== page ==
Lincoln Before the Legend

In most cases, historical icons do not develop before our eyes; the simply appear, fully formed, carrying their mythology with them. We do not meet George Washington as a struggling general; we meet him as America’s first President, as a war hero, as a man who could not, from boyhood, tell a lie, and who might have been king had he not chosen a different path for the greater good of the nation.

Like Washington, Lincoln appears as an icon. He’s enshrined in one of our capital’s great monuments, appears on two forms of our currency, and occupies a central space in our national sense of identity: Honest Abe, who freed the slaves and held together a fraying Union, all while speaking in a steady stream of folk wisdom.

Many films have attempted to give us a picture of Abe Lincoln, most recently, Steven Spielberg’s epic Lincoln, starring Daniel Day-Lewis as Lincoln and Sally Field as Mary Todd Lincoln. Lincoln, in Spielberg’s hands, was as most of us have come to know him, navigating wisely between the nation’s tensions, the interests of abolitionists and industrialists, and the pressures and needs of his family. We saw Lincoln making hard decisions and acting in almost every instance as the sage. The film encapsulated the legend, even as it gave us a wonderfully human portrayal of Lincoln from Day-Lewis.

The problem with legends, though, is that they obscure as well as they reveal. They are shorthand for a story that is much more layered and complex. Lincoln became Lincoln after innumerable challenges and errors, after suffering and failing and learning along the way.

Boy Before the Legend

The recently released film The Better Angels explores the unseen corners of this icon’s life. “Wanna know what kinda boy he was?” the narrator asks at the film’s opening, after we see a few images of the Lincoln Monument.

Shot in black and white, The Better Angels explores a narrow window of Lincoln’s boyhood in Indiana, starting in 1817 and extending through sometime after 1819. The film was written and directed by A. J. Edwards, whose other film credits—a handful of writing, editing, and other duties—all belong to Terrence Mallick films. Mallick himself is an executive producer on the project, and one can’t help but make comparisons between the two filmmakers.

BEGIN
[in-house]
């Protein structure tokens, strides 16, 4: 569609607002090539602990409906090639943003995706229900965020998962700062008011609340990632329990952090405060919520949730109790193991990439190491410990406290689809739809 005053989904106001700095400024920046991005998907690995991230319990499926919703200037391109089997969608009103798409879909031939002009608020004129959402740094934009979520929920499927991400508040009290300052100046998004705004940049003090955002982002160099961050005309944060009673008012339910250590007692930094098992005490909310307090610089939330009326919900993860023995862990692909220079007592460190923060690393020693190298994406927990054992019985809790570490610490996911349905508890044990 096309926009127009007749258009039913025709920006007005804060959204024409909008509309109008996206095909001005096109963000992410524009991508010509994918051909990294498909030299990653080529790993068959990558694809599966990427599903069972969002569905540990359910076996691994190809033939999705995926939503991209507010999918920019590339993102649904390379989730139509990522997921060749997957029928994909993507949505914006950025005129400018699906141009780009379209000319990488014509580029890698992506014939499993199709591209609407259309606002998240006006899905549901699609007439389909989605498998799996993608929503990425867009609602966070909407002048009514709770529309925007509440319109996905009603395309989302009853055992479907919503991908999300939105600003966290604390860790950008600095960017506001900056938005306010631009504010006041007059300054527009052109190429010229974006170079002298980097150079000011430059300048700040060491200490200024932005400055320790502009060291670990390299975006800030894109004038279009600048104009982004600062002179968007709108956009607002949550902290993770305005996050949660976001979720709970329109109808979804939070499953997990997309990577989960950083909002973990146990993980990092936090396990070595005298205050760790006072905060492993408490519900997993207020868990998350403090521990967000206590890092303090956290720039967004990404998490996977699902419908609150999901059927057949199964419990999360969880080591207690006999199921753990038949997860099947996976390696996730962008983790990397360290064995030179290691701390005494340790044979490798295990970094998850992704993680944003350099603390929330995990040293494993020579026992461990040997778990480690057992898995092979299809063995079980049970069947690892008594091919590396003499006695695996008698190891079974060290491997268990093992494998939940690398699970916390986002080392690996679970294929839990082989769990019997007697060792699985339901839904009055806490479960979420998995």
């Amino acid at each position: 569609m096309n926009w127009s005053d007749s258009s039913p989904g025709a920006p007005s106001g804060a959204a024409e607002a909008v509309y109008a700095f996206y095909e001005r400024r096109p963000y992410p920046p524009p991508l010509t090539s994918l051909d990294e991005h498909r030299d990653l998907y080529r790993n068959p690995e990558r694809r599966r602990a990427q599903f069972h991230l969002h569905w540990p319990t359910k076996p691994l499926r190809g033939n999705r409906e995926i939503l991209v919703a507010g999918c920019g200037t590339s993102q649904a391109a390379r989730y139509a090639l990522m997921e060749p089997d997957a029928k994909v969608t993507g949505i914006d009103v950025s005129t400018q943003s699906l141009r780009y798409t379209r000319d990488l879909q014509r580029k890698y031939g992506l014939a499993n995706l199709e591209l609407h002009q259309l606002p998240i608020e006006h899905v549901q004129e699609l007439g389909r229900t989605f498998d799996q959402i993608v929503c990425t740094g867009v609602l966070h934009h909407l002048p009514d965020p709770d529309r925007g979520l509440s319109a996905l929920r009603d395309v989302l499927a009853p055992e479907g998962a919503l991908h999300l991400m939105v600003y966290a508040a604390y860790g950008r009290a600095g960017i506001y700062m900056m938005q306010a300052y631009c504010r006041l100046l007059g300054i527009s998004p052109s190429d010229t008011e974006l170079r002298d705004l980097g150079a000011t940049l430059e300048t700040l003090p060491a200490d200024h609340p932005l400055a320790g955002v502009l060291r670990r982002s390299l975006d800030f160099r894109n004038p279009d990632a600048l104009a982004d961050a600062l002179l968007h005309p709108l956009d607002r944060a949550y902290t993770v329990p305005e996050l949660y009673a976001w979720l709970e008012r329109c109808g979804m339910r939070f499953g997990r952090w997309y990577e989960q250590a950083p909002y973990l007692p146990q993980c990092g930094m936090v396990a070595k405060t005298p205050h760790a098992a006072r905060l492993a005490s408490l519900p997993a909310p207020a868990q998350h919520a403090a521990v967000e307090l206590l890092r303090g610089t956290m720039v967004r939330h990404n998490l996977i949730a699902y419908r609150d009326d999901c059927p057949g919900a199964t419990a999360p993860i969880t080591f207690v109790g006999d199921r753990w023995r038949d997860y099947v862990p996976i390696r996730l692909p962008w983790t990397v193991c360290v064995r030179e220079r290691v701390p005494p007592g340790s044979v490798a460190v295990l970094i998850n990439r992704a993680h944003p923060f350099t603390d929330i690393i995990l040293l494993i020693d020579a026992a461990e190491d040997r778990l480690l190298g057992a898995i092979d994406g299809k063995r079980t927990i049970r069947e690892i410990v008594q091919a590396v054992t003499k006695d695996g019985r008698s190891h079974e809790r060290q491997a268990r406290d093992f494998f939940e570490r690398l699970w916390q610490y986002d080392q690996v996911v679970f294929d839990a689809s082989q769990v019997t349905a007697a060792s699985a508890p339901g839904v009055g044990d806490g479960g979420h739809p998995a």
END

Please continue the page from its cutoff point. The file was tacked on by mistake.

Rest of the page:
Like Tree of Life, The Better Angels hardly traffics in words; it traffics in images. The dialogue is rarely necessary to the storytelling, which happens at a slow, gentle pace, as Edwards’s camera lingers over the mists that form over grassy fields and the sun rising behind trees. We relish the wilderness with Nancy Lincoln (Brit Marling), and we feel its weight and hostility with young Abe (Braydon Denney). The camera rarely shows us Tom Lincoln (Jason Clarke) head-on; we see him looming over us, moving quickly in and out of the shot. Tom is a good man, but a hard man, and young Abe, who is naturally introverted and gentle, can’t help but be intimidated by his father.

His cousin says, “Them were drinkin’, cussin’, quarrelsome days.” The elements are hostile, and so are the wanderers who pass through. Suffering is never far from the Lincolns.

At the opening credits, a quote appears that reads, “All that I am, or hope to be, I owe to my angel mother. – Abraham Lincoln” (Interestingly, we don’t hear his name again.) Here again, we have—at least in concept—something that might feel familiar to viewers of Tree of Life. We see, in Abe’s life, a contrast between the way of nature and the way of grace, the hostility of the wilderness and the nurture and care of his mother and—especially—his step-mother, Sarah (Diane Kruger). The film’s most compelling scenes take place between Abe and Sarah, as her playfulness and love draw Abe out of his shell. Her arrival in the Lincoln family can only be described as the arrival of civility in the wilderness. She insists on love and gentleness, and Edwards paints her in glowing light, making her appear all the more angelic.

Mother’s Virtue

The Better Angels doesn’t handle religious themes directly. There is only occasional mention of anything directly related to Christianity—a mention of the Bible, a hymn sung while working in a field, and occasional images that suggest religious iconography. Many have written on the link between Lincoln’s parents’ Calvinism and his sense of history. But Edwards’s film seems to intentionally head in a different direction. If anything, you can’t help but sense the frailty of Lincoln’s life and future. He wasn’t born with a chinstrap beard, a stovepipe hat, and an ironclad sense of conviction. His life might have been otherwise. The frontier might have crushed him. Suffering and loss might have turned him inward and made him bitter. But Sarah Lincoln’s arrival in the family not only drew him out, it also drew him and his father toward one another, allowing Tom Lincoln to impart hard-earned courage and strength to his son. In this sense, rather than a theological reflection of the origins and meaning of Lincoln’s life or Calvinistic reflections on the meaning of history, Edwards’s film shows how Lincoln’s future came about as the result of his mother’s character and virtue. It is love and grace that shape great men.

The Better Angels may not be a blockbuster, and it’s certainly not (in tone and themes) a Steven Spielberg film, but it is beautiful and compelling. It invites us into a different pace, to reflect along the way, to watch the flow of the river and the swaying grasses. It’s a meditation on suffering, survival, love, and beauty. It takes Lincoln’s quote seriously, imagining how Sarah’s loving presence could not only turn a homestead into a home, but also turn a wounded and introverted young boy into someone with the strength and courage to become one of America’s greatest presidents.

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